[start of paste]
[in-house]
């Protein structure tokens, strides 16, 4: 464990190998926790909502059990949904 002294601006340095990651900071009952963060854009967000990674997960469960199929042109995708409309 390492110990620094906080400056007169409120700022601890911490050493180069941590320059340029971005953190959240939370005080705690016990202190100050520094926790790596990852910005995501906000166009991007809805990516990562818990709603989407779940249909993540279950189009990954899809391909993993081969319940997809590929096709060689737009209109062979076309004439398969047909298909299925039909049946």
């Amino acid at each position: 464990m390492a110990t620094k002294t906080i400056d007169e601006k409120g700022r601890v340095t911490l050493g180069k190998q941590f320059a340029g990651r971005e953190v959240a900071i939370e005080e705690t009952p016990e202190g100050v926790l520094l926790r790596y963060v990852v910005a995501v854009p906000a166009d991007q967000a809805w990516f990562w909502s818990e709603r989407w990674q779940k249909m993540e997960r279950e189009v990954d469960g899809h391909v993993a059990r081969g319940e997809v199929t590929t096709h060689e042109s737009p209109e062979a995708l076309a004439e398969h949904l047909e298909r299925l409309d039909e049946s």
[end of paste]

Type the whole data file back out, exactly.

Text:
[in-house]
């Protein structure tokens, strides 16, 4: 464990190998926790909502059990949904 002294601006340095990651900071009952963060854009967000990674997960469960199929042109995708409309 390492110990620094906080400056007169409120700022601890911490050493180069941590320059340029971005953190959240939370005080705690016990202190100050520094926790790596990852910005995501906000166009991007809805990516990562818990709603989407779940249909993540279950189009990954899809391909993993081969319940997809590929096709060689737009209109062979076309004439398969047909298909299925039909049946």
């Amino acid at each position: 464990m390492a110990t620094k002294t906080i400056d007169e601006k409120g700022r601890v340095t911490l050493g180069k190998q941590f320059a340029g990651r971005e953190v959240a900071i939370e005080e705690t009952p016990e202190g100050v926790l520094l926790r790596y963060v990852v910005a995501v854009p906000a166009d991007q967000a809805w990516f990562w909502s818990e709603r989407w990674q779940k249909m993540e997960r279950e189009v990954d469960g899809h391909v993993a059990r081969g319940e997809v199929t590929t096709h060689e042109s737009p209109e062979a995708l076309a004439e398969h949904l047909e298909r299925l409309d039909e049946s």